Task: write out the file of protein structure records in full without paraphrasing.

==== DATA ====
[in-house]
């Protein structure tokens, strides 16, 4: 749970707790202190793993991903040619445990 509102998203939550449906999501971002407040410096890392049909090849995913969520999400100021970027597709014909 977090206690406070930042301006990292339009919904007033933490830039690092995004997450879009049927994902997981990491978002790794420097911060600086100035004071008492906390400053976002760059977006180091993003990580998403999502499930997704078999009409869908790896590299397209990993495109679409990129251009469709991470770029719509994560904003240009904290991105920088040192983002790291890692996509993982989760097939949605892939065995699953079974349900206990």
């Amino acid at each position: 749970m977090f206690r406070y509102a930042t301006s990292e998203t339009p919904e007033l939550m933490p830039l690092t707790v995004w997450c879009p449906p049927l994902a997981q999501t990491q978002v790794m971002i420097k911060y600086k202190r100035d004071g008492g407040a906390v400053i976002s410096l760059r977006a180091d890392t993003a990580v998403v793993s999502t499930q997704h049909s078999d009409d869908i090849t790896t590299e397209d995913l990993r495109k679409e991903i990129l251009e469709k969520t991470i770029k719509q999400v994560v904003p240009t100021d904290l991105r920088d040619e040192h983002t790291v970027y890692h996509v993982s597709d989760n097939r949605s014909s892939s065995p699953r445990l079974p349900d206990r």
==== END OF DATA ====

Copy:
[in-house]
């Protein structure tokens, strides 16, 4: 749970707790202190793993991903040619445990 509102998203939550449906999501971002407040410096890392049909090849995913969520999400100021970027597709014909 977090206690406070930042301006990292339009919904007033933490830039690092995004997450879009049927994902997981990491978002790794420097911060600086100035004071008492906390400053976002760059977006180091993003990580998403999502499930997704078999009409869908790896590299397209990993495109679409990129251009469709991470770029719509994560904003240009904290991105920088040192983002790291890692996509993982989760097939949605892939065995699953079974349900206990």
């Amino acid at each position: 749970m977090f206690r406070y509102a930042t301006s990292e998203t339009p919904e007033l939550m933490p830039l690092t707790v995004w997450c879009p449906p049927l994902a997981q999501t990491q978002v790794m971002i420097k911060y600086k202190r100035d004071g008492g407040a906390v400053i976002s410096l760059r977006a180091d890392t993003a990580v998403v793993s999502t499930q997704h049909s078999d009409d869908i090849t790896t590299e397209d995913l990993r495109k679409e991903i990129l251009e469709k969520t991470i770029k719509q999400v994560v904003p240009t100021d904290l991105r920088d040619e040192h983002t790291v970027y890692h996509v993982s597709d989760n097939r949605s014909s892939s065995p699953r445990l079974p349900d206990r």